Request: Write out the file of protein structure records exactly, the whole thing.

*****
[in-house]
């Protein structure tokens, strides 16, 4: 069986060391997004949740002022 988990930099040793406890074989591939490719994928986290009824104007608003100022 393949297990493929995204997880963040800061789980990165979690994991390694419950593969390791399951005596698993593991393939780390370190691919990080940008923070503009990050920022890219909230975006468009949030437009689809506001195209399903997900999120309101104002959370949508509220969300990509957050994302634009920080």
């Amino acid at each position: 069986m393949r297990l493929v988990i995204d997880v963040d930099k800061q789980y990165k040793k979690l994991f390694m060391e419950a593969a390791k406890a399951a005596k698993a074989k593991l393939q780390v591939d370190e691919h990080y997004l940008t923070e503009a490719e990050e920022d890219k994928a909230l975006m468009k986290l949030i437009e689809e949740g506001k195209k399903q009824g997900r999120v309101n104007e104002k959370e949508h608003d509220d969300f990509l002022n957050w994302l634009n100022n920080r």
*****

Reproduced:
[in-house]
């Protein structure tokens, strides 16, 4: 069986060391997004949740002022 988990930099040793406890074989591939490719994928986290009824104007608003100022 393949297990493929995204997880963040800061789980990165979690994991390694419950593969390791399951005596698993593991393939780390370190691919990080940008923070503009990050920022890219909230975006468009949030437009689809506001195209399903997900999120309101104002959370949508509220969300990509957050994302634009920080």
């Amino acid at each position: 069986m393949r297990l493929v988990i995204d997880v963040d930099k800061q789980y990165k040793k979690l994991f390694m060391e419950a593969a390791k406890a399951a005596k698993a074989k593991l393939q780390v591939d370190e691919h990080y997004l940008t923070e503009a490719e990050e920022d890219k994928a909230l975006m468009k986290l949030i437009e689809e949740g506001k195209k399903q009824g997900r999120v309101n104007e104002k959370e949508h608003d509220d969300f990509l002022n957050w994302l634009n100022n920080r």